Scampi Marinara Bolognaise with Spaghetti

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Chief Longwind Of The North

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Another throw together meal experiment that came out very tasty indeed. I had 20 easy-peel raw tiger shrimp in the freezer, a bit of left over tomato gravy, some turkey breakfast sausage, and fresh, ripe tomatoes and onions from the garden. So,I put it all to good use in a pasta dish.

Ingredients:
2 vine ripened tomatoes, diced into bite-sized chunks
1 onion, coarsely diced
7 peeled and de-veined tiger shrimp
1/2 cup tomato Sauce
1 tsp. dried oregano
1 tsp. dried sweet basil
3 cloves garlic, minced
1/4 lb. breakfast sausage
1/2 tsp. Old Bay Seasoning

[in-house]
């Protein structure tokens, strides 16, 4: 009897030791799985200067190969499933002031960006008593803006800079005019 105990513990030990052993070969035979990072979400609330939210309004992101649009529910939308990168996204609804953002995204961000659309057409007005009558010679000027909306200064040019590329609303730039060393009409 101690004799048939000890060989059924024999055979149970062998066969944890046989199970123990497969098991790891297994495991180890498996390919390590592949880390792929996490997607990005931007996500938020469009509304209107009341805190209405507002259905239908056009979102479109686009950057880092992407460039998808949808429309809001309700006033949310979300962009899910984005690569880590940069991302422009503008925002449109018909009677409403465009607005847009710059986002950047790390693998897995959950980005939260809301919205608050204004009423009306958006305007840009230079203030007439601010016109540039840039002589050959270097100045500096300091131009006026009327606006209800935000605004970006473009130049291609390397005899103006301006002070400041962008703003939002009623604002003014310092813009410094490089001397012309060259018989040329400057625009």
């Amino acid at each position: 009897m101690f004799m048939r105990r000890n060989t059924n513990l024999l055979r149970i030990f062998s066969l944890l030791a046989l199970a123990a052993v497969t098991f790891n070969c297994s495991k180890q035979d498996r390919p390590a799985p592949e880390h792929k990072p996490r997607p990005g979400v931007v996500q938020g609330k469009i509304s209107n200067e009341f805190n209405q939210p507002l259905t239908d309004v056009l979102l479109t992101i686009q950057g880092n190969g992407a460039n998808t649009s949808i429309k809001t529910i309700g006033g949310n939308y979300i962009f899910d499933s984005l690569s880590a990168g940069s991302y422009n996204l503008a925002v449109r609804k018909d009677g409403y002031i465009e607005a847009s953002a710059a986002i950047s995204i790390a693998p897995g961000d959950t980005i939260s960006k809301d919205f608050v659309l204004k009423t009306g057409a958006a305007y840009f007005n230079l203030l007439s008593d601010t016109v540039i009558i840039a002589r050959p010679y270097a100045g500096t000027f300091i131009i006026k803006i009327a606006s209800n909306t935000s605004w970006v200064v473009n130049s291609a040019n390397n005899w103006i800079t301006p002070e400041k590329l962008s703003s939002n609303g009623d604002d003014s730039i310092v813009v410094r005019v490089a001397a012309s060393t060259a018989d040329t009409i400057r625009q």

Spaghetti Noodles for two people

I diced two tomatoes and one onion and threw them in a saucepan with 3 cloves of minced garlic. I let them stew for about ten minutes. Meanwhile, I got the sausage browning and peeled the shrimp. My wife's shrimp was saute'd in butter and garlic, the way she loves them, with a side salad mad out of a peeled and rough-dice English cucumber, two fresh tomatoes, large dice, and Romaine lettuce. I took my half of the shrimp, cut them into pieces and threw them into the cooking sauce along with the cooked sausage. I took the shrimp peelings and threw them into a pot with water and Old Bay Seasoning. They simmered for about 15 minutes. I removed the shrimp peelings and added the spaghetti noodles to the pot and cooked until almost done. I then added the sauce and cooked for ten more minutes to finish cooking the pasta. Oh, and dried oregano, and basil were added to the cooking tomatoes and onions.

The result is a very tasty batch of spaghetti with lots of spicy-meaty-sauce flavored with succulent and tender shrimp. I didn't even add any cheese because the flavor is great. The Old Bay and shrimp really adds a new depth to this sauce.:chef: